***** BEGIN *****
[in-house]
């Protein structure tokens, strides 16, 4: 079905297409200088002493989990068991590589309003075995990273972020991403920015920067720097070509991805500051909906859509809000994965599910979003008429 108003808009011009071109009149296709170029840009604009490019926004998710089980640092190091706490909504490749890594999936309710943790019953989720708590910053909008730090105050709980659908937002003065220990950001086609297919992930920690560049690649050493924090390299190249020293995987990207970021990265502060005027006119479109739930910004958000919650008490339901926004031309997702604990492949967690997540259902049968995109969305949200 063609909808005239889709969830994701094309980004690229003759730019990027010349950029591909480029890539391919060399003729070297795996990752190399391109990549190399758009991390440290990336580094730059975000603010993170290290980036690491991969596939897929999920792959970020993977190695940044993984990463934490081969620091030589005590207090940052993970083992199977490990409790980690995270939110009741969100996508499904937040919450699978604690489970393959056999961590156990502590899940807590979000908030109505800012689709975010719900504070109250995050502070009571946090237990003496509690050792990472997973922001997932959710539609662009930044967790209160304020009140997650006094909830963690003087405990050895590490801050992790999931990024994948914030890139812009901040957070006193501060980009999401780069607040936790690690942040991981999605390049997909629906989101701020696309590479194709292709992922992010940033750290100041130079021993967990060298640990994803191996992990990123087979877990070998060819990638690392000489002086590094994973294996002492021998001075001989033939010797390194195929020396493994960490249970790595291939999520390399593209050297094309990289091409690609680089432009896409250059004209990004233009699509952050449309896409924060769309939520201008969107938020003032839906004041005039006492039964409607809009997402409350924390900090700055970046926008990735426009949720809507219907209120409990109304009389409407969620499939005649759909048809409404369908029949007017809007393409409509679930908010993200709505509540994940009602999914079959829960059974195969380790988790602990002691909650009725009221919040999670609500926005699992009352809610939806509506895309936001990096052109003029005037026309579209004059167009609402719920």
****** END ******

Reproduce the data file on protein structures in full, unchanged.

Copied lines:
[in-house]
């Protein structure tokens, strides 16, 4: 079905297409200088002493989990068991590589309003075995990273972020991403920015920067720097070509991805500051909906859509809000994965599910979003008429 108003808009011009071109009149296709170029840009604009490019926004998710089980640092190091706490909504490749890594999936309710943790019953989720708590910053909008730090105050709980659908937002003065220990950001086609297919992930920690560049690649050493924090390299190249020293995987990207970021990265502060005027006119479109739930910004958000919650008490339901926004031309997702604990492949967690997540259902049968995109969305949200 063609909808005239889709969830994701094309980004690229003759730019990027010349950029591909480029890539391919060399003729070297795996990752190399391109990549190399758009991390440290990336580094730059975000603010993170290290980036690491991969596939897929999920792959970020993977190695940044993984990463934490081969620091030589005590207090940052993970083992199977490990409790980690995270939110009741969100996508499904937040919450699978604690489970393959056999961590156990502590899940807590979000908030109505800012689709975010719900504070109250995050502070009571946090237990003496509690050792990472997973922001997932959710539609662009930044967790209160304020009140997650006094909830963690003087405990050895590490801050992790999931990024994948914030890139812009901040957070006193501060980009999401780069607040936790690690942040991981999605390049997909629906989101701020696309590479194709292709992922992010940033750290100041130079021993967990060298640990994803191996992990990123087979877990070998060819990638690392000489002086590094994973294996002492021998001075001989033939010797390194195929020396493994960490249970790595291939999520390399593209050297094309990289091409690609680089432009896409250059004209990004233009699509952050449309896409924060769309939520201008969107938020003032839906004041005039006492039964409607809009997402409350924390900090700055970046926008990735426009949720809507219907209120409990109304009389409407969620499939005649759909048809409404369908029949007017809007393409409509679930908010993200709505509540994940009602999914079959829960059974195969380790988790602990002691909650009725009221919040999670609500926005699992009352809610939806509506895309936001990096052109003029005037026309579209004059167009609402719920």